From: Christian Szegedy (firstname.lastname@example.org)
Date: Wed Nov 10 2004 - 05:07:51 MST
Ben Goertzel wrote:
>So I'm wondering if you've thought through any of the details of how to make
>an AI based on mathematical deduction of the form used in contemporary
>theorem-provers, and mathematical optimization of the form used in
>contemporary computer algebra systems.
I don't try to pretend being an expert in this area. I do *not* have my own
answer to AI, the Universe and Everything.
However, Hutters and Schmidhubers works are good examples of such
approaches. I do not want to suggest that the "Goedel machine" is
practical (I expressed my critiques on this list), still I think that the
direction is right.
Of course, you are right if you resetrict yourself to "contemporary"
but I think that several shortcomings of those systems are rooted
in the separation of deduction and optimization.
You seem to differentiate between traditional timeless extact
deduction and more stochastic indeterministic human-like reasoning.
Of course this distinction is justified to some extent, but I believe that
the latter can be very well formulated in the framework of mathematical
For example, if you look at the classical (simple) theory of neural networks
from the optimization point of view, it turnes out that algorithms
based on them mostly perform a special primal-dual subgradient
method based on Lagrangian relaxation. This does not mean that all such
subgradient methods can be described by neural subnetworks.
For practical pupropses, non-neural type subgradient methods are
the base of several successful domain-specific optimization algorithms
on current hardware. Of course, only very few people in the optimization
community associate such methods with neural-networks or AI.
The area of stochastic methods is a very broad and intensively
studied topic in optimization and there are a lot of theoretically
justified combinatorial algorithms based on analytical (continous)
optimization and randomized rounding. This may sound
unspectacular, but in fact, there are extremely tricky ways to apply
such methods without recognizing that one has, in fact, performed
There are other randomized approaches: for example the
famous, deep and surprising PCP-Theorem states that
every mathematical proof can be checked in polynomial
tiime with arbitrary high probability by looking at only a
*constant number* of bits of a sufficiently transformed form of
the proof (the transformation can be performed in polynomial time).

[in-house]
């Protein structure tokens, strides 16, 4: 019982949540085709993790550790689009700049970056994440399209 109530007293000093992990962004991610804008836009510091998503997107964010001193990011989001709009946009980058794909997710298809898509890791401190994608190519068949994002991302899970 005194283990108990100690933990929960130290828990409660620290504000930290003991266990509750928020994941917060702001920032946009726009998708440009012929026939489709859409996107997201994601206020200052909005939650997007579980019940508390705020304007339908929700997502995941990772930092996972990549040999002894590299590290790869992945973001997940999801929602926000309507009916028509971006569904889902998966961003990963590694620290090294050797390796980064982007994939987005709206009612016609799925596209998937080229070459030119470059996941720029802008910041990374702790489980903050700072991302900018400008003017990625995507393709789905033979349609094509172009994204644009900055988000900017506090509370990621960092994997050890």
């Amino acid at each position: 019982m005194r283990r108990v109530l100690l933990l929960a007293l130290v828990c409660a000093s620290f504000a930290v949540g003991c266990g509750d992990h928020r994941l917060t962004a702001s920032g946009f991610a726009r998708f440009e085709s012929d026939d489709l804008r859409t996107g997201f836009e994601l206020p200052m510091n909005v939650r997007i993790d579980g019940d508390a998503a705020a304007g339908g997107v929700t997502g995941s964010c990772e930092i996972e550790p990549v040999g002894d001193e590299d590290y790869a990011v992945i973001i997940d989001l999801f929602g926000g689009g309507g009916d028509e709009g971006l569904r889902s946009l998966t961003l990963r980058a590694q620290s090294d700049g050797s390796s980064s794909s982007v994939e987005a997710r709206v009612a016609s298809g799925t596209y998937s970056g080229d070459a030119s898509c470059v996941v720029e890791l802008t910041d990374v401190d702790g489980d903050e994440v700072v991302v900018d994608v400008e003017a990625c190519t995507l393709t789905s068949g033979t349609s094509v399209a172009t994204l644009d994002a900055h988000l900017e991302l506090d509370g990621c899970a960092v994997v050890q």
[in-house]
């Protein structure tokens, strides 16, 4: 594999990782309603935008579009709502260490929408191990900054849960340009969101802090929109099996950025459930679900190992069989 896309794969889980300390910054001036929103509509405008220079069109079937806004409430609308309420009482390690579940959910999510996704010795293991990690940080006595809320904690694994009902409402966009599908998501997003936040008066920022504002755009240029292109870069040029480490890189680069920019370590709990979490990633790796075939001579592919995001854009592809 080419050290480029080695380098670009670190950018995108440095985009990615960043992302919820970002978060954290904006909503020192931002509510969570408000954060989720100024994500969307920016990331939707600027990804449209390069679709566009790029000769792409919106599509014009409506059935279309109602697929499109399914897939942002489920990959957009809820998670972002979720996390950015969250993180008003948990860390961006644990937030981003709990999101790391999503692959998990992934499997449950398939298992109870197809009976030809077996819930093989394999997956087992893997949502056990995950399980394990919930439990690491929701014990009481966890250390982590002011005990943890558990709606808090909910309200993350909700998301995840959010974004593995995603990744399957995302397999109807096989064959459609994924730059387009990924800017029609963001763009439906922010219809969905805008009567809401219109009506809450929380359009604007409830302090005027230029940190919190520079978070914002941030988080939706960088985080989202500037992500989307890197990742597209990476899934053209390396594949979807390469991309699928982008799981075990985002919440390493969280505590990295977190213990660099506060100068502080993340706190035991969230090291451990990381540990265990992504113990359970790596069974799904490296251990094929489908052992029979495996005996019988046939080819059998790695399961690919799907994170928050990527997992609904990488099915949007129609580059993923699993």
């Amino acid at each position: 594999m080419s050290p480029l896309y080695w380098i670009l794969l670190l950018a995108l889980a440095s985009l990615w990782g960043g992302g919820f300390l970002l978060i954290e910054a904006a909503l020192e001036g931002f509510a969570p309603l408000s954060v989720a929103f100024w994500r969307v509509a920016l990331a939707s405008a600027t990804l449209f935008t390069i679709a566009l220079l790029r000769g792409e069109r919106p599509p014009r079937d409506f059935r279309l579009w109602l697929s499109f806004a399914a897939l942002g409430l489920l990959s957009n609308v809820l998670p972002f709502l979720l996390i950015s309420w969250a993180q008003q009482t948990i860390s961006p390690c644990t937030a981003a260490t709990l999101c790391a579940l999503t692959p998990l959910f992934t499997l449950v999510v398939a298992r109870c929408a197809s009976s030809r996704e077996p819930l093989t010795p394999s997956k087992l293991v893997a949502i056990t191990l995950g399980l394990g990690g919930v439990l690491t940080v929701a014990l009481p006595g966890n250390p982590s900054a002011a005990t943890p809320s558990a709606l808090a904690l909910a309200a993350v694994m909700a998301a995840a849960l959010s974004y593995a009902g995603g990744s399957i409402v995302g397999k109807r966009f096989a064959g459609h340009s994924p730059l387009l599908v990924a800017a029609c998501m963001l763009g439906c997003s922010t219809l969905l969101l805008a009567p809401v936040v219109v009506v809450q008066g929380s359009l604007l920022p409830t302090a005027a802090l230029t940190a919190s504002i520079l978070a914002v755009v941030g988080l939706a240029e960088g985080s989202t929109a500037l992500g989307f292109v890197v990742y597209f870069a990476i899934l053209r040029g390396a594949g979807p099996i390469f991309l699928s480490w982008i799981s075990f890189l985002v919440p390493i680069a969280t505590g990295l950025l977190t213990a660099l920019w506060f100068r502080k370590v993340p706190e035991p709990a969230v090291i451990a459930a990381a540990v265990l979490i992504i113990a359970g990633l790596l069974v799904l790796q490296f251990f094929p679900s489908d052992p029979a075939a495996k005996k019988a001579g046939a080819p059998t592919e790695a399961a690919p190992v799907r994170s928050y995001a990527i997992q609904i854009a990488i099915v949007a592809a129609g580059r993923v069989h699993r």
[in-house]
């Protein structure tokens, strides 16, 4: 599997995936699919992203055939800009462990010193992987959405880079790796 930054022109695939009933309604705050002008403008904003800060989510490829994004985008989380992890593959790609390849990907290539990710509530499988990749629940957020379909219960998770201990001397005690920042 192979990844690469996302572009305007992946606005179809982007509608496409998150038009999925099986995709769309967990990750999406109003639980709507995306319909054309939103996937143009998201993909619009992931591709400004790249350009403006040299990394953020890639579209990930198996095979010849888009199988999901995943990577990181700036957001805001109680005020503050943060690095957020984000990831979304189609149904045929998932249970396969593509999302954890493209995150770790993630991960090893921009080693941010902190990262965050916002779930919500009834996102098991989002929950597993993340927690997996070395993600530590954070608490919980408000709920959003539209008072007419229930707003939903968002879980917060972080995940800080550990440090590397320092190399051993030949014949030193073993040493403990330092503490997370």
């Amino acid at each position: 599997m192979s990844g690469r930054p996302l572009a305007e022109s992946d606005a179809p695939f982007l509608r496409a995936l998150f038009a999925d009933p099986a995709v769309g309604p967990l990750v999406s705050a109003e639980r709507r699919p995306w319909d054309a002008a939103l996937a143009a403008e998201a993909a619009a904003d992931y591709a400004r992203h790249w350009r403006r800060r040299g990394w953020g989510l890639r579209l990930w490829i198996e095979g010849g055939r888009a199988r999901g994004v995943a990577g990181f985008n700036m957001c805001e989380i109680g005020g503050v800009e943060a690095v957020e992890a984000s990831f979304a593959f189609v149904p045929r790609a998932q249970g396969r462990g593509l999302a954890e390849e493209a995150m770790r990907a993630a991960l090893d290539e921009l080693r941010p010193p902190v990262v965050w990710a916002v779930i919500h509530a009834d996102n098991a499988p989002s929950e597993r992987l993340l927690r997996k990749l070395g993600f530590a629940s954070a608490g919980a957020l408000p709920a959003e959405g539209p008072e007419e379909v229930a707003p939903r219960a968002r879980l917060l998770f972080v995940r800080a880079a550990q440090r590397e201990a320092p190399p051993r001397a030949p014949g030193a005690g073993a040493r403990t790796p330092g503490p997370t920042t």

That is, for every epsilon, there is an N such that you have to look
at only N randomly chosen bits of the proof to be able to say
with 1-epsilon probability that it is correct.
Keep in mind that the proof can be arbitrarily long!
There is also a very well-established theory of approximation algorithms.
Such algorithms do not necessary produce optimal solutions only
a good approximation of them. There are a lot of "hard" optimization
problems, for which there exist very good polynomial time approximation
algorithms (like the famous Travelling Salesman Problem). But there are
also very simply sounding problems (e.g.: find a maximum clique in
a graph) for which there exists no reasonable polynomial time
approximation algorithm (assuming P!=NP). Interestingly, the proof of
such non-approximability results make use of the above-mentioned
My point is that approximative and stochastic methods are not
incompatible with theoretically justified mathematics and this applies
to formal deduction too, since theorem-proving can also be formulated
as a discrete optimization problem.
I also think that the gap between timeless and stateful problems are
not so huge as you suggest. The control-theory is also a very well
established area of mathematical optimization and it deals exaclty
with these type of problems.
From a formalist point of view, the functional programming
community developed the notion of monads which allows
to embed stateful computations into completely
statelessly defined (purely functional) programs. This simplifies
the reasoning about the correctness of programs with side-effects
and allows to look at such computations in a stateless way.
(In fact, that state is not complitely eliminated, but merely made
A nice thing about functional programming is that it narrows the
gap between programs and logic (formal reasoning).: Functional
programs can be viewed as mathematical formulas and can be
manipulated, reasoned about and executed at the same time.
The drawback, of course, is that the resource-usage is hard
to argue about. As the saying goes: "A LISP programmer knows
the value of everything and the cost of nothing." I think that